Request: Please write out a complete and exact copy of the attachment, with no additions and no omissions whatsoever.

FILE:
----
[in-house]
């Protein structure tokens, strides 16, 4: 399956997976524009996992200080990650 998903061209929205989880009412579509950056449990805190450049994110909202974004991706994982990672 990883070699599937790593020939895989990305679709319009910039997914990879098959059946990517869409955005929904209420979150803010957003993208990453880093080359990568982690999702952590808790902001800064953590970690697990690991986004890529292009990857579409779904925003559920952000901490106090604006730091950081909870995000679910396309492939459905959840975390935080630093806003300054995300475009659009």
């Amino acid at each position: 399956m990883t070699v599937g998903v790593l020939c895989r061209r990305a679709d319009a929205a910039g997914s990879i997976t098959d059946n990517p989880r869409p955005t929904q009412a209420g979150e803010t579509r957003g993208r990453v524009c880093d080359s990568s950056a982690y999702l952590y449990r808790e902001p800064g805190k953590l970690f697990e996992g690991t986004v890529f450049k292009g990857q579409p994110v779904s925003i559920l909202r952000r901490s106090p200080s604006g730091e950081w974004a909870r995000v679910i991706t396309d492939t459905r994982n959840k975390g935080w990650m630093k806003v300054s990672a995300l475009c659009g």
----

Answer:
[in-house]
């Protein structure tokens, strides 16, 4: 399956997976524009996992200080990650 998903061209929205989880009412579509950056449990805190450049994110909202974004991706994982990672 990883070699599937790593020939895989990305679709319009910039997914990879098959059946990517869409955005929904209420979150803010957003993208990453880093080359990568982690999702952590808790902001800064953590970690697990690991986004890529292009990857579409779904925003559920952000901490106090604006730091950081909870995000679910396309492939459905959840975390935080630093806003300054995300475009659009």
């Amino acid at each position: 399956m990883t070699v599937g998903v790593l020939c895989r061209r990305a679709d319009a929205a910039g997914s990879i997976t098959d059946n990517p989880r869409p955005t929904q009412a209420g979150e803010t579509r957003g993208r990453v524009c880093d080359s990568s950056a982690y999702l952590y449990r808790e902001p800064g805190k953590l970690f697990e996992g690991t986004v890529f450049k292009g990857q579409p994110v779904s925003i559920l909202r952000r901490s106090p200080s604006g730091e950081w974004a909870r995000v679910i991706t396309d492939t459905r994982n959840k975390g935080w990650m630093k806003v300054s990672a995300l475009c659009g």